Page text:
Workplace relationships can make or break employee experience. When employees have solid friendships and authentic communication at work, they feel supported. They feel part of a cohesive team. If, on the other hand, employees feel bullied or that they are the victims of workplace incivility, this can have a hugely negative impact on employee engagement. If this is the case, it is something you need to address head-on.
8) Do You Feel Rewarded and Recognised for Your Work and Effort?
If you have an unhappy employee on your hands, it may be because they don’t feel valued or appreciated for the work and effort they put in. It’s rare to find a modern employee who works for a paycheck alone. Employees these days want to find meaning in their work. Equally, they want to know that their work means something to their organisation. It can be hugely demotivating for an employee to work hard for months without a small demonstration of appreciation.
Employee appreciation doesn’t have to cost a lot. A small “thank you” can do wonders for an individual’s morale. If you’re looking for inspiration, here is a whole host of employee appreciation ideas to explore.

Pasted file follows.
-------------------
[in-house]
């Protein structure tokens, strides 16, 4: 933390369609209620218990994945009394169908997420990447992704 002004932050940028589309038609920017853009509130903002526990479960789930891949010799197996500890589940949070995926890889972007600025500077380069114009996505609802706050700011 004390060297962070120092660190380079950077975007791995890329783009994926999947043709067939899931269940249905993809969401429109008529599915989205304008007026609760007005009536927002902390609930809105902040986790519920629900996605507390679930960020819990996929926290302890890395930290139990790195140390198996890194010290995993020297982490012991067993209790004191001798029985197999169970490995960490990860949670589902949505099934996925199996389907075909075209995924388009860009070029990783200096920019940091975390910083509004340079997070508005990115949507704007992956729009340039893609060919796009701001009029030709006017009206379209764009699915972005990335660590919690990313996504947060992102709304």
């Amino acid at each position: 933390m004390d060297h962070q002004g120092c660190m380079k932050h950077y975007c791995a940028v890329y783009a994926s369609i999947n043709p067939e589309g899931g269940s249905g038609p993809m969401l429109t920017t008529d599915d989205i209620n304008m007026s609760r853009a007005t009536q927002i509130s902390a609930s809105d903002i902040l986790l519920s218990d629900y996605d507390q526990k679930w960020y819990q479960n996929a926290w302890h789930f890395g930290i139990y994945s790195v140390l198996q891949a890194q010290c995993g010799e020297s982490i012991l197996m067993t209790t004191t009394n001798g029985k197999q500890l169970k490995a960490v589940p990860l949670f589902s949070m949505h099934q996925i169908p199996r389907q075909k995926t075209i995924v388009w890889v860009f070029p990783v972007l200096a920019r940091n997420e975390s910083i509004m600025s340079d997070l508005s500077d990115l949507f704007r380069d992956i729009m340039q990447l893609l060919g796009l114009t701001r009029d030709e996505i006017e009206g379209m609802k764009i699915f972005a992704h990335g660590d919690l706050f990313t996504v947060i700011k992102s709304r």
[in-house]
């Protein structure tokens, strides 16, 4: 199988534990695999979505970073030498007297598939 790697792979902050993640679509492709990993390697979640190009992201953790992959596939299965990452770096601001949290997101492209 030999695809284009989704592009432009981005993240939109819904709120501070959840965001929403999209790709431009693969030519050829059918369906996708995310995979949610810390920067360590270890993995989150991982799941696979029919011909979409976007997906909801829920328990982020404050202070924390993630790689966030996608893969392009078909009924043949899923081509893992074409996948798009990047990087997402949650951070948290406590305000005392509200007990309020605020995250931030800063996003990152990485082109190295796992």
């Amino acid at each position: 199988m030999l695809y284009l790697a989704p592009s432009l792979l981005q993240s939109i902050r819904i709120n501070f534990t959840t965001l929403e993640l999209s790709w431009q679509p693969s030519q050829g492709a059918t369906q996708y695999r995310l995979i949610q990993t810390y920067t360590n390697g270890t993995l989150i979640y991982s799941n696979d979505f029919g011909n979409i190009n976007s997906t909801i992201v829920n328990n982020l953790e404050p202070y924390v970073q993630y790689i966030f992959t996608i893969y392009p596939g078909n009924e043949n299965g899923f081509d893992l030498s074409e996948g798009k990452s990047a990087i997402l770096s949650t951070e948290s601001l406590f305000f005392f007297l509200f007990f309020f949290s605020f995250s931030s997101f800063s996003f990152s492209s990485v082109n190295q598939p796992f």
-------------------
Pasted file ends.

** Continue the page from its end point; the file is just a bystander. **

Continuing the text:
9) Do You Feel Connected to the Company and Its Values?
A study into employee retention found that people tend to remain at companies for long periods for an important reason — cultural fit. They stay because their values align with their organisation’s. Take the time to communicate company objectives with your employees. Do they understand how their work supports and feeds into these objectives? Are they clear on the company’s culture and values? If there is a disconnect, this is something that requires immediate action.
10) What Can I Do to Help?
Similar to question one, this question demonstrates you are there for your employee and you are willing to help in any way you can. You can even be proactive and offer specific suggestions on how you can help improve their work life. This will go a long way to showing your employee that you care about them and their happiness — and that you want them to remain with your company for the long-term.
About the Author: Stuart Hearn is CEO & Founder of Clear Review, an intuitive and simple performance management software. Stuart has been in HR for over twenty years and helps companies develop healthier, happier and more productive relationships through technology.